A Letter To Students Upon Receiving Their First Rejection

By: Caroline Koppelman

I hope this process has not made you feel like a failure. You are not a failure, and deep down you know that. Even the most confident and strong-willed person will feel crushed when getting rejected from a university. But as cliche as it is, a rejection is not a reflection on who you are. That said, rejection is the worst, especially during this process.

The college application process can be demoralizing and anxiety-inducing. For most students, it makes insecurities bubble to the top of your mind. You are acutely aware of all of your flaws and bad grades and anything that has ever made you doubt yourself, big or small.

You spent months trying to think of the most creative ways to answer repetitive questions, you hired professionals, had five people read your essay, and wrote and re-wrote dozens of supplements. You didn’t tell anyone how you were feeling, though, because you didn’t want to seem weak. It was as if expressing any uncertainty would jinx your application. You bottled it up.

I’m sorry you have had to spend the past few months trying to prove yourself to these large institutions that ultimately made you feel unwanted or inferior. But you are good enough, and you know that. I know emotions are bubbling to the surface.

Your parents are freaking out vicariously while trying to be comforting. Don’t feel like you let them down. They don’t doubt your ability or potential, they’re just sad to see you hurt and feel helpless because they can’t fix it.

This feeling won’t last forever, and your rejection isn’t really about you. It is hard to accept, but at its core the college admissions process is a numbers game. Applicant pools have grown exponentially in size and even the most qualified are rejected for reasons sometimes concrete and sometimes random. You know you are more than just a number or SAT score.

Over the past few years, the college admissions process has turned into a frenzied mania. More qualified kids are applying to more schools because they are afraid of not getting in anywhere. You know this, because you did it. As a result, there has been an increase in rejections. The schools can’t simply triple in size because their applicant pool tripled. Those who get rejected are often qualified for admission, but it is a numbers game. The truth of the matter is that the admissions committee of Dartmouth could make three or four more Dartmouth classes out of all the rejections. As hard as is it to accept, it is not about you. The process reduces applicants to a statistic. You know you are more than just a number or SAT score. At the end of the day, it is not a reflection of your character.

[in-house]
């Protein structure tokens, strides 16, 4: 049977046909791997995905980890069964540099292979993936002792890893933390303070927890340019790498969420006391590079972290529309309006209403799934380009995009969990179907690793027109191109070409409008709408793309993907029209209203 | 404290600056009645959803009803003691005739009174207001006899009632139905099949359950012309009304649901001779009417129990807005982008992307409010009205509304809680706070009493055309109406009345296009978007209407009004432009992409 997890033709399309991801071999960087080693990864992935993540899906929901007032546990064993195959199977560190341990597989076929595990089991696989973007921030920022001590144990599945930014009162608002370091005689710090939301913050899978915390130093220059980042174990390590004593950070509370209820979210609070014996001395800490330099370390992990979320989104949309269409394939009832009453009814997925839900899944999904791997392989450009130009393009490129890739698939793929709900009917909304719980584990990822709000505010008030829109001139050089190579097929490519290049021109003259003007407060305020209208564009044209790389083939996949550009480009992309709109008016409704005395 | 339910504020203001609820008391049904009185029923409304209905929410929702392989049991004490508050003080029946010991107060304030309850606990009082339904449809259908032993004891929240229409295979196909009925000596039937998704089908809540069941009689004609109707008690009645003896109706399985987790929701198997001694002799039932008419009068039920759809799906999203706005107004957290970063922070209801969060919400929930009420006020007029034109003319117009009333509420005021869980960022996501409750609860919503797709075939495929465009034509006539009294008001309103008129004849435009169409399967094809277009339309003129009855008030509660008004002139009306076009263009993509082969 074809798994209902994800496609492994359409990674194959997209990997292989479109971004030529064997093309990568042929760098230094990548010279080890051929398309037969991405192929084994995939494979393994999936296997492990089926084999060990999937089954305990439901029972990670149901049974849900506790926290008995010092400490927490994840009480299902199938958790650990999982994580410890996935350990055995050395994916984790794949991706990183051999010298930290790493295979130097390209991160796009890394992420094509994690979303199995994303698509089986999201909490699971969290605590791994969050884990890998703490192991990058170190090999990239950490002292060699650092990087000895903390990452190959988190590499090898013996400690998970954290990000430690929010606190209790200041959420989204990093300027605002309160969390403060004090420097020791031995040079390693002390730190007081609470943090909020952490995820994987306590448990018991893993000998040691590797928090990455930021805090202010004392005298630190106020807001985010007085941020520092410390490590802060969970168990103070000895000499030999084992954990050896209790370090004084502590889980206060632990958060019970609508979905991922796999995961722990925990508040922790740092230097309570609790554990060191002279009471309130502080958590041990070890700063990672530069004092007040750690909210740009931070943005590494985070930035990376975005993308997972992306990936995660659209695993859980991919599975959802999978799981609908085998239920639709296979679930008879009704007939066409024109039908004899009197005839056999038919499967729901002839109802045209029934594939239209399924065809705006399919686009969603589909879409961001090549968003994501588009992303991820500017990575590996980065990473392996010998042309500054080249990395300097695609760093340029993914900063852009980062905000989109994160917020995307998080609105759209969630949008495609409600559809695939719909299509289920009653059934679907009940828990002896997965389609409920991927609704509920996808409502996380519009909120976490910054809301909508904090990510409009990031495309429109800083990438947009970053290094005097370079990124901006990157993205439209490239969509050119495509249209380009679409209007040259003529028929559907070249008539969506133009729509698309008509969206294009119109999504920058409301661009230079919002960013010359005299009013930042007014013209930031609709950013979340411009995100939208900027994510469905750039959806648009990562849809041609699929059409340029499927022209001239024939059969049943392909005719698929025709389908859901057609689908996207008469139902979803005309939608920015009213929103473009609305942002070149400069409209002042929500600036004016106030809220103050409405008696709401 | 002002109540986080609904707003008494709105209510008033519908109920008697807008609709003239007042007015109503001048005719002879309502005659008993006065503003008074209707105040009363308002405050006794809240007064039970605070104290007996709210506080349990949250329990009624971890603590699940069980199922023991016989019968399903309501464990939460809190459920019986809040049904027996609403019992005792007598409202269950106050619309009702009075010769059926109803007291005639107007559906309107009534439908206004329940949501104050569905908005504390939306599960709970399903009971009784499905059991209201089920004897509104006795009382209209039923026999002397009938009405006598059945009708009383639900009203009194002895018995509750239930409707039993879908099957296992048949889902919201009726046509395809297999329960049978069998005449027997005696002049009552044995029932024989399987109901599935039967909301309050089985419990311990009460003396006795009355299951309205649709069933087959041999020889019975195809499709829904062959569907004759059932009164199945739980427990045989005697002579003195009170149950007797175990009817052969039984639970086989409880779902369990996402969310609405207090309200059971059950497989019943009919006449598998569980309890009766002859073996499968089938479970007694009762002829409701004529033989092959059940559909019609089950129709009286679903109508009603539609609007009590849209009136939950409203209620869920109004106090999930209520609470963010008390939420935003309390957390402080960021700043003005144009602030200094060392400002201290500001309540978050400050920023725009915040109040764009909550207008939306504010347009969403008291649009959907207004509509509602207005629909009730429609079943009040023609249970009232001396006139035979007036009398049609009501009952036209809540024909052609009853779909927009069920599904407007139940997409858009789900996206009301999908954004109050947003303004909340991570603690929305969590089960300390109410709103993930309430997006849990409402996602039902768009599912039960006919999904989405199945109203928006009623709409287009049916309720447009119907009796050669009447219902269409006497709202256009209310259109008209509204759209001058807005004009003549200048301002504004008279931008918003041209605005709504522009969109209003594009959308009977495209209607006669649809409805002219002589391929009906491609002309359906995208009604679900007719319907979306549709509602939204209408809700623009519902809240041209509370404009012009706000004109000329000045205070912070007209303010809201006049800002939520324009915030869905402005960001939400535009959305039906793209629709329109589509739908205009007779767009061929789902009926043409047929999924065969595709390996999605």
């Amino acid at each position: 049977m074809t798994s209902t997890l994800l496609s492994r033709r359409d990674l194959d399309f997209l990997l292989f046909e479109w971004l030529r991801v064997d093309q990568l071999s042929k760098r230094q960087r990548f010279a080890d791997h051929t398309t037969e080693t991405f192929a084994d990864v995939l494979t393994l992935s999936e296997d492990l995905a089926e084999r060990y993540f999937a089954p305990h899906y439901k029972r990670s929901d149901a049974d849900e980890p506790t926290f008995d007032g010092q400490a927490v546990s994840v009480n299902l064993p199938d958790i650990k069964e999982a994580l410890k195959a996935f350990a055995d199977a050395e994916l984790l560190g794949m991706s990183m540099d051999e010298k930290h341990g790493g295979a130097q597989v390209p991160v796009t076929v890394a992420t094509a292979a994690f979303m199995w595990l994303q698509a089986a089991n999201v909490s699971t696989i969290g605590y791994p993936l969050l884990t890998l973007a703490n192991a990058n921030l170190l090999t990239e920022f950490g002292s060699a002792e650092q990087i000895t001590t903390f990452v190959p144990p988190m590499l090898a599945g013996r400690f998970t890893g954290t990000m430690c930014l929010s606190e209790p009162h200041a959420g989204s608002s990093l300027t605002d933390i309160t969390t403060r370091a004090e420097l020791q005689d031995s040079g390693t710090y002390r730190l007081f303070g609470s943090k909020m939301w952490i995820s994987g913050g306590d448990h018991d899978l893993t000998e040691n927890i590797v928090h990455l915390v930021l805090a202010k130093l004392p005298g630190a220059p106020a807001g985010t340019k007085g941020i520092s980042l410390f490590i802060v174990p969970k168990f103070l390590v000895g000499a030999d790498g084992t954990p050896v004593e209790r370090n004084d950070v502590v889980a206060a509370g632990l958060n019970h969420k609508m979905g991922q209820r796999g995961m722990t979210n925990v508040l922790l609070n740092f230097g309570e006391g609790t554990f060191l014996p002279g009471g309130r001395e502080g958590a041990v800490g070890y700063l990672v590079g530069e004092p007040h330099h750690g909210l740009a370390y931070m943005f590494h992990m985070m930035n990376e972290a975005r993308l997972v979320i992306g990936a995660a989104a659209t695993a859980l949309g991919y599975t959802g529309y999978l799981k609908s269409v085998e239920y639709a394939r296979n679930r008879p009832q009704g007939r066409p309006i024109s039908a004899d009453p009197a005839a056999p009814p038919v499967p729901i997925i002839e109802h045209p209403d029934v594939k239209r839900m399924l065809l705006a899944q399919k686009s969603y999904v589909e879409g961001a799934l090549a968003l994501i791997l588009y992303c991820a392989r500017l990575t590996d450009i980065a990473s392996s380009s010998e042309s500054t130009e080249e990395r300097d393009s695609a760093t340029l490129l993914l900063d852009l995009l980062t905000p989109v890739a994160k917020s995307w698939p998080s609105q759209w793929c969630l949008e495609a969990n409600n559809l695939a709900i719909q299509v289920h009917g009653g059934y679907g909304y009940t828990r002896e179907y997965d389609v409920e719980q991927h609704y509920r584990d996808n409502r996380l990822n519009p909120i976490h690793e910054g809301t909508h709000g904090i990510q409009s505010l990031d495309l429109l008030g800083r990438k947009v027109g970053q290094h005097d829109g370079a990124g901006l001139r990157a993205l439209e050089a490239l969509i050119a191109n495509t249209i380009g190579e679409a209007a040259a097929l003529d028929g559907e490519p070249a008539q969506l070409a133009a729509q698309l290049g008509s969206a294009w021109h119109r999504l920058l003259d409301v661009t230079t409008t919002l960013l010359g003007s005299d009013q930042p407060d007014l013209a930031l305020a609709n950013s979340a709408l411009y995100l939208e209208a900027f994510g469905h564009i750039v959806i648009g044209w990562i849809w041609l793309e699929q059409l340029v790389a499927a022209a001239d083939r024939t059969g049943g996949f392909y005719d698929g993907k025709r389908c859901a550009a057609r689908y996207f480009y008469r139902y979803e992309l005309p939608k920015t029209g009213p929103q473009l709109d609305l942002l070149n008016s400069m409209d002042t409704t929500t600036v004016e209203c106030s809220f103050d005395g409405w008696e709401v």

I’ve been there. I’ve felt that sting of rejection. The embarrassment, frustration, and confusion. These feelings of utter failure will pass, and you will get in somewhere that you will love. Even if the school you attend wasn’t initially your dream school, you will find professors who challenge you, friends who make you grow, and experiences that stick with you forever. I guarantee that in a few weeks it will feel like a distant memory, and in a few years you won’t remember at all.

In this moment, when you feel like you have no control and your world in crumbling remember to put things in perspective and to breathe. The sooner you dive back in and start to get excited about a whole host of new schools and opportunities, the sooner you’ll begin to question what made your first choice seem all that appealing. You’ll probably find some place you love even more. This is your first rejection, it probably won’t be the last, but it is far from the end. More likely than not, it's an opportunity for a beginning.